Mark C. Anderson, The Monterey County Weekly
Turns out lingering months longer than expected to open a desperately awaited landmark restaurant can have its benefits.
Or at least that is what The Beach House at Lovers Point (375-2345) has demonstrated in its first week. (The Weekly preview peek, with word about its chef’s background and pictures of the whole place, came last week.)
For one, all that eagerness translates into hundreds of diners a night, no promotions or publicity needed.
Even better, it allows for much of the fine tuning plenty of other restaurants don’t enjoy before the chaotic opening sequences. Instead of it being a baptism by fire, it’s more of a baptism by firecracker shrimp.
Yes, the signature Feast of Lanterns firecracker shrimp ($8.90), plucked from the very top of the menu, was the natural place to start—after a couple drinks at the nice bar between historic pics of Lovers Point Cove and views of it and the deck beyond the bar.
About those drinks. The PG ’77 ($7), a take on the French 75’s Proseco, Cognac and lemon juice, and an old fashioned ($7), were surprisingly large and strong for the price point, the first indication that the Beach House team is serious about making this an affordable locals lair. Only the seame-crusted ahi ($18.90), coffee-rubbed lamb chop ($28), grilled hanger steak ($24) and fire-roasted lobster tail ($32/one; $52/two) are more than $15.
The medium small firecrackers come fried crispy and lightly tossed in a lightly spicy, not too heavy cream sauce ($8.90). Good size for popping.
Six escargot ($7) done just so—slippery, tender, buttery and Gilroy garlicky—also felt like a bargain you won’t see many other places. Plus you get to use those miniature forks and dip as much bread in the little puddles of parsley-garlic-compound butter as possible. A testament to Exec Chef Christopher Groves’ French training at Cordon Bleu.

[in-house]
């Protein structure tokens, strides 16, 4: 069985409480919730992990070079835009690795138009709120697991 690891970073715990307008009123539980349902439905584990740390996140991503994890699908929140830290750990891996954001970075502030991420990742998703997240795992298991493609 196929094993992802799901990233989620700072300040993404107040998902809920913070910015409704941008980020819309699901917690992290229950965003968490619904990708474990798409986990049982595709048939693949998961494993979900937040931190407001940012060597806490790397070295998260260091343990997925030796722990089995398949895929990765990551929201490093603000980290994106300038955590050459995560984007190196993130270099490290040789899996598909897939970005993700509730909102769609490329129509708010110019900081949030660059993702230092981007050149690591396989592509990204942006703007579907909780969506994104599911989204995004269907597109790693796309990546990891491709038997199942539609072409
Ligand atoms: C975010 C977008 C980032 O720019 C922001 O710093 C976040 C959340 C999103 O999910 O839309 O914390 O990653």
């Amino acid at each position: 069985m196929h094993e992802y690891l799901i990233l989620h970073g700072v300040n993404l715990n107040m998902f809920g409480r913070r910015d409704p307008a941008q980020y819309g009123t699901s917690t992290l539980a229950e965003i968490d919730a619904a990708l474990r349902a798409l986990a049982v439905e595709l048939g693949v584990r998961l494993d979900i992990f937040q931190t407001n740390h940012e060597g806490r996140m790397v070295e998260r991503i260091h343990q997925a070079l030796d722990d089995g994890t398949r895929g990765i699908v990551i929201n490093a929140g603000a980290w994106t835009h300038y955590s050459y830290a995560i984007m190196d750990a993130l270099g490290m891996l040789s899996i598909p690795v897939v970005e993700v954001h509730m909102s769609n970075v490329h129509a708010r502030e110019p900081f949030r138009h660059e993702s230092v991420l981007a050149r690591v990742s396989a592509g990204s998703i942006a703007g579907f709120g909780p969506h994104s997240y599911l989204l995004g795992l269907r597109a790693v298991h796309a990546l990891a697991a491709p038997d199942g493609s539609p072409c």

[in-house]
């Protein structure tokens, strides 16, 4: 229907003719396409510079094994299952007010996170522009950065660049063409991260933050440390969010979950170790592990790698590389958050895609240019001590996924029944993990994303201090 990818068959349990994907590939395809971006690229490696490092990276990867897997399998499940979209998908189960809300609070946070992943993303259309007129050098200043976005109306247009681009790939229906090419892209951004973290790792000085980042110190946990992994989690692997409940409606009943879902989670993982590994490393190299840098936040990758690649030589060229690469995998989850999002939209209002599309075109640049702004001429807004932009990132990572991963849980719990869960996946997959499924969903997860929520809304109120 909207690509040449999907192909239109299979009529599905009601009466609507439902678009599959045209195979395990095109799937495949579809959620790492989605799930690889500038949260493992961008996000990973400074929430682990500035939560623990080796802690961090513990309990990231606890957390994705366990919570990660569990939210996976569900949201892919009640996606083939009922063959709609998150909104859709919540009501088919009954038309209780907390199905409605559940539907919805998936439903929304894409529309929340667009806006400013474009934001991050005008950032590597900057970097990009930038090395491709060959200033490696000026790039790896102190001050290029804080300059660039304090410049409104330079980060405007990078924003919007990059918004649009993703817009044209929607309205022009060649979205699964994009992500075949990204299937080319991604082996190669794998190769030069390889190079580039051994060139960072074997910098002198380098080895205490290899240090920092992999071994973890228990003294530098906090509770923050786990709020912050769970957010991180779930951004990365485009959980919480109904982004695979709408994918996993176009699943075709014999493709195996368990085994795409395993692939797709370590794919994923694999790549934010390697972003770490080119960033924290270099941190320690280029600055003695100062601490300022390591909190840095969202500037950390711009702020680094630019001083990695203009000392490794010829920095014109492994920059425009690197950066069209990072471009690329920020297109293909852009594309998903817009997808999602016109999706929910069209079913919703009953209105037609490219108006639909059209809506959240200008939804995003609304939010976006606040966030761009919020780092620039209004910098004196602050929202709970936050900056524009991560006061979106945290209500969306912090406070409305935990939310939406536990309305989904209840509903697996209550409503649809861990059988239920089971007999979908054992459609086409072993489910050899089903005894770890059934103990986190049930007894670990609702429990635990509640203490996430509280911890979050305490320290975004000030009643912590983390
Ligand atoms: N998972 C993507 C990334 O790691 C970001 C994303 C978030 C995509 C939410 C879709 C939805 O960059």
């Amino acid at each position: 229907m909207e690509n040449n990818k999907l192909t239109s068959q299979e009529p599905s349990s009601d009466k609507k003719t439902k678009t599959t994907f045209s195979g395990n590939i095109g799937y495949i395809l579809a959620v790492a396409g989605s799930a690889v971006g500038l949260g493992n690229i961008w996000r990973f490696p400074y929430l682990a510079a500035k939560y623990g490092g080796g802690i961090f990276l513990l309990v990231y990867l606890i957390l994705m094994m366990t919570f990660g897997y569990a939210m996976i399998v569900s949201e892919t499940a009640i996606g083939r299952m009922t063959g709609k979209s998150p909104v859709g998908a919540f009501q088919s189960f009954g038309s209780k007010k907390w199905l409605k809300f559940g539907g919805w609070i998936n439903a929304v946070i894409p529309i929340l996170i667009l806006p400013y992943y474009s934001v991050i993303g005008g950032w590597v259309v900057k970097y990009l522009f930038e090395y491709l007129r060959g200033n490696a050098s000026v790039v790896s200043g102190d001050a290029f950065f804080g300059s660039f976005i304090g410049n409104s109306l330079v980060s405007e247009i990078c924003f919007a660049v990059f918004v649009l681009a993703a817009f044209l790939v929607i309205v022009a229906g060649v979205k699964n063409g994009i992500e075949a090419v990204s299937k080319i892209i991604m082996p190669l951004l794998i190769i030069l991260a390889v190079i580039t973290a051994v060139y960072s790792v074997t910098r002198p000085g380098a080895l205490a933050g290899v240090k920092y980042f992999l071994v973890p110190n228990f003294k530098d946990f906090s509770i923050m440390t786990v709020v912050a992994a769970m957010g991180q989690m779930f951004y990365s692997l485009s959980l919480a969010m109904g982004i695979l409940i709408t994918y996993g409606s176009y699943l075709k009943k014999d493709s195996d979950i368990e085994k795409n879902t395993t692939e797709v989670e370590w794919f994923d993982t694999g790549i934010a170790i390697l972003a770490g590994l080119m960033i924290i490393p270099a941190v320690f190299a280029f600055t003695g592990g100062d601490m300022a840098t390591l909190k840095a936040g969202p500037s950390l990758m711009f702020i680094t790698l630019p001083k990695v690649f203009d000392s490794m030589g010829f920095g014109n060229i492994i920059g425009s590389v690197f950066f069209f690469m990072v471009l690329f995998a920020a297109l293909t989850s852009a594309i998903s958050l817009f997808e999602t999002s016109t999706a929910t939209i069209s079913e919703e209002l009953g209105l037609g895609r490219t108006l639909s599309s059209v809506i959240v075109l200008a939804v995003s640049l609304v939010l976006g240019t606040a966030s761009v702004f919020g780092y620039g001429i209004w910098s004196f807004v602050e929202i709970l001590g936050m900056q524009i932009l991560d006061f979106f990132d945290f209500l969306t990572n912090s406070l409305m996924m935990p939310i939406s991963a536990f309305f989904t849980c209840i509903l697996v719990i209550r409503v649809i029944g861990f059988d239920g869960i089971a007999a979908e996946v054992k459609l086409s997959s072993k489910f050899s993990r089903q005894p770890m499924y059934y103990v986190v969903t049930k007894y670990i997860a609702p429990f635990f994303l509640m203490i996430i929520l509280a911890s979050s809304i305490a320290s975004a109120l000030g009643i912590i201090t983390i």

After a spinach and roasted beet salad with Point Reyes blue cheese in a memorable miso-mustard vinaigrette (though small, that was another value at $6), it was one of my favorite dishes from Bistro Beaujolais (624-5600), where Groves once worked, the round, flat smoked wild salmon galette ($11.90) on a thin layer of fried hash-brown potato, cut in triangles like a pizza, with lemon-dill creme fraiche, fresh chives, a tangle of greens and smoked Maldon sea salt. Glad it made the trip over from Carmel.
Given Groves’ experience as a forager, we almost tabbed the wild mushroom fricassee with sun-dried tomato and goat cheese polenta and “frizzled” shallots ($11.90), but he beat us to it, dropping off some spicy tuna with daikon root on dark nori chips ($8.90)—tasty, though that is coming from a major mayo lover. People avoiding creamier things might not be as enthusiastic.
The bacon wrapped meat loaf ($12.90)—with butter braised carrots, whipped potato, mushroom sauce and crispy onion strings—was sold out so we steered toward the sea instead of Christopher’s chicken ($16) with truffle-whipped potato, garlic spinach, shoyu butter sauce. Instead, the sole amandine ($15) on potato puree with French green beans, toasted slivered almonds fried in a nice lemon brown butter sauce that didn’t overwhelm or over-grease. Another French winner.
The sides are also available a la carte and allegedly enough to share, including the butter or truffle whipped potatoes ($5), grilled asparagus in a balsamic reduction ($6), sun-dried tomato and goat cheese polenta ($5) and pan-roasted foraged mushrooms ($8).
Here’s what I can share: The Weekly named this opening one of the Biggest Food Stories To Be of 2012. We were half right, but it’s a big and welcome enough debut that being wrong tastes pretty damn good. Dorothy Maras-Ildiz, who was GM there when it was the legendary Old Bath House, spoke for more than herself when I saw her and asked, “Back at the old stomping grounds?”
“Nope,” she replied. “At my new stomping grounds.